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Existing home sales, prices rise in July
Updated 8/23/2012 12:56 PM ET
Home sales kept up their recovery in July, but the market's slow progress makes some economists question why record-low mortgage rates aren't having a bigger impact.

The National Association of Realtors said sales of previously occupied homes rose 2.3% from June, to a seasonally adjusted annual rate of 4.47 million. That was still the second-worst pace of the year and followed a decline in June. A 5.5 million rate is considered healthy.

The median price of homes sold rose 9.4% from a year ago — the sharpest increase since January 2006 — but the gain may be deceptively large. The Realtors association says that higher median prices are due to fewer sales of small, less-expensive homes.

The price gains also reflect a smaller percentage of foreclosure-related distress sales, Moody's Analytics economist Mike Zoller said.

Distressed homes — including foreclosures and other properties sold at steep discounts from market value — accounted for 24% of July sales compared with 29% a year ago.

Another reason lower-priced homes are in short supply is many owners are still in financial distress five years into the housing bust, said Stan Humphries, chief economist of real estate website Zillow.

Almost half of homeowners younger than 40 owe more on their homes than they are worth, keeping cheaper homes off the market.

Home sales

That skews statistics by making the Realtors' median sales price, which reached $187,300 last month, reflect a different mix of homes than it once did.

"Appreciation will go flat once people are out of having negative equity and put their homes on the market," Humphries said. "As people sense a recovery is afoot, they may price their homes higher and be disappointed."

July's sales pace missed economists' expectations for an annual rate of about 4.52 million home sales, says UBS economist Drew Matus. One reason is that credit continues to be relatively tight, as former homeowners who consented to short sales or lost homes to foreclosure are largely unable to get loans for new properties.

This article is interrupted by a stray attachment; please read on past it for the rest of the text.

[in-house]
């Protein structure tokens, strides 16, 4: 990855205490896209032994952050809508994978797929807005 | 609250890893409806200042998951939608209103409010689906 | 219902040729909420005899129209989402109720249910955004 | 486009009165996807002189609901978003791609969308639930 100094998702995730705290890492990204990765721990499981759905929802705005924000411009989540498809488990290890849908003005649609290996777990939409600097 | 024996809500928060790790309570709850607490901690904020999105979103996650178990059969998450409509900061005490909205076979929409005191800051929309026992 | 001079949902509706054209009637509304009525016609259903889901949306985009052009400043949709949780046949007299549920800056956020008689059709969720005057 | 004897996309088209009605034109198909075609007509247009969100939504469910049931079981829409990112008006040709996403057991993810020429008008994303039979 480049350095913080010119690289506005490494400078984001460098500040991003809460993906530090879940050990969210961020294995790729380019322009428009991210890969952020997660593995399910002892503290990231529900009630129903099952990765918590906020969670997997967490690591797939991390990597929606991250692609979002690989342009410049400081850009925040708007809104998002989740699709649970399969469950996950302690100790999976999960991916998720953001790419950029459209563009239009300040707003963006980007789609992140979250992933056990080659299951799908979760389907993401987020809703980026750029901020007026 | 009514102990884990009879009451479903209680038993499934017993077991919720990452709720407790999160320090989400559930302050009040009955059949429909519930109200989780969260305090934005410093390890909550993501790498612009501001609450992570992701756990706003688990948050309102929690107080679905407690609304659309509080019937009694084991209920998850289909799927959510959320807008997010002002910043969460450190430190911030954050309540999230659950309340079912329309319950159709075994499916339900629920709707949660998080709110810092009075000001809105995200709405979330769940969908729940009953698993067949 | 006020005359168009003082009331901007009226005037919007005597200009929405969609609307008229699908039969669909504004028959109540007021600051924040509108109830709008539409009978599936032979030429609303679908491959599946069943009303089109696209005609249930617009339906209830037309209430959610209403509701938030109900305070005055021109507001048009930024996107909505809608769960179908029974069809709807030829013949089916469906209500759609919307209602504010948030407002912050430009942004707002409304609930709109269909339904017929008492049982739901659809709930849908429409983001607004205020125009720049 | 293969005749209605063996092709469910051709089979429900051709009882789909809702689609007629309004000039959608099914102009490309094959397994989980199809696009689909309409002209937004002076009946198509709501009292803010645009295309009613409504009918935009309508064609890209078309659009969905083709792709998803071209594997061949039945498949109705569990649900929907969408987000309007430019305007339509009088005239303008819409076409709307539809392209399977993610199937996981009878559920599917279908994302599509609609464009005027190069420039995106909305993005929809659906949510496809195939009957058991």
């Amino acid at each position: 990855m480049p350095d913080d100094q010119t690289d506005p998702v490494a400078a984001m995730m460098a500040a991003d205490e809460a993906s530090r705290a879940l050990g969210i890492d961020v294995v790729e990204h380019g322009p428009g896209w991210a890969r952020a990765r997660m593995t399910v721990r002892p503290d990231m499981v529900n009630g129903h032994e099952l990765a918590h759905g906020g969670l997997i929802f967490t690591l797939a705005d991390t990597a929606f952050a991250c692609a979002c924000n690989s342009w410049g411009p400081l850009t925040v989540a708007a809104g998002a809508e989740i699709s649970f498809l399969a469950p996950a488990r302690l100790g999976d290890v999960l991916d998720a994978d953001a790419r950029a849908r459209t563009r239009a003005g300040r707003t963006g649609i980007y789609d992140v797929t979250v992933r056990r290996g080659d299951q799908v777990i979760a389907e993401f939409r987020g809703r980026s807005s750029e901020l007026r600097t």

Lawrence Yun, the Realtors association's chief economist, said sales could be stronger if not for "unnecessarily tight lending standards and shrinking inventory supplies."

"Mortgage interest rates have been at record lows this year while rents have been rising at faster rates," Yun said. "Combined, these factors are helping to unleash a pent-up demand."

The average 30-year fixed-rate mortgage fell to a record-low 3.55% in July compared with 4.55% in July 2011, according to Freddie Mac.

Worries about jobs also may be keeping some home buyers on the sidelines, after job growth slipped in the second quarter, said Patrick Newport, an economist at IHS Global Insight.

"These are not great numbers," Newport said. "We have record-low mortgage rates. Something is going on."

Economists have predicted the housing market will begin slowly reversing its more than 30% slide in prices since the 2006 peak, though most do not expect substantial price gains until at least 2013 or 2014.

Posted 8/22/2012 10:03 AM ET
Updated 8/23/2012 12:56 PM ET
A home for sale and "under contract" July 6, 2012, in Rockville, Md.
Paul J. Richards, AFP/Getty Images
A home for sale and "under contract" July 6, 2012, in Rockville, Md.